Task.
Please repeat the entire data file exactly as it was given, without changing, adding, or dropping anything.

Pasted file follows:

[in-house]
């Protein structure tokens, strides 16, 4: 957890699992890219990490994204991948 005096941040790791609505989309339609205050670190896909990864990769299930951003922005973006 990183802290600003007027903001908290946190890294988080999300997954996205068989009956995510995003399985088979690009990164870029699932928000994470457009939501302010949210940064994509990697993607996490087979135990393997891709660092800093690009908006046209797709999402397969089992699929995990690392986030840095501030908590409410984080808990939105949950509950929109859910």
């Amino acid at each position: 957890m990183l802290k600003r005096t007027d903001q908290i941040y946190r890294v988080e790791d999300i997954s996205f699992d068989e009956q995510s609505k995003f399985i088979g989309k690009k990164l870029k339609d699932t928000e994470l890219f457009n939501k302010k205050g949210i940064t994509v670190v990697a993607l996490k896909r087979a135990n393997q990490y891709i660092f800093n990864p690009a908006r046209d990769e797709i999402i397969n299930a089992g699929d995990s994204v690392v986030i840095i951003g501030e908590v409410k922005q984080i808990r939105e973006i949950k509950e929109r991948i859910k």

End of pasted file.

[in-house]
């Protein structure tokens, strides 16, 4: 957890699992890219990490994204991948 005096941040790791609505989309339609205050670190896909990864990769299930951003922005973006 990183802290600003007027903001908290946190890294988080999300997954996205068989009956995510995003399985088979690009990164870029699932928000994470457009939501302010949210940064994509990697993607996490087979135990393997891709660092800093690009908006046209797709999402397969089992699929995990690392986030840095501030908590409410984080808990939105949950509950929109859910």
């Amino acid at each position: 957890m990183l802290k600003r005096t007027d903001q908290i941040y946190r890294v988080e790791d999300i997954s996205f699992d068989e009956q995510s609505k995003f399985i088979g989309k690009k990164l870029k339609d699932t928000e994470l890219f457009n939501k302010k205050g949210i940064t994509v670190v990697a993607l996490k896909r087979a135990n393997q990490y891709i660092f800093n990864p690009a908006r046209d990769e797709i999402i397969n299930a089992g699929d995990s994204v690392v986030i840095i951003g501030e908590v409410k922005q984080i808990r939105e973006i949950k509950e929109r991948i859910k």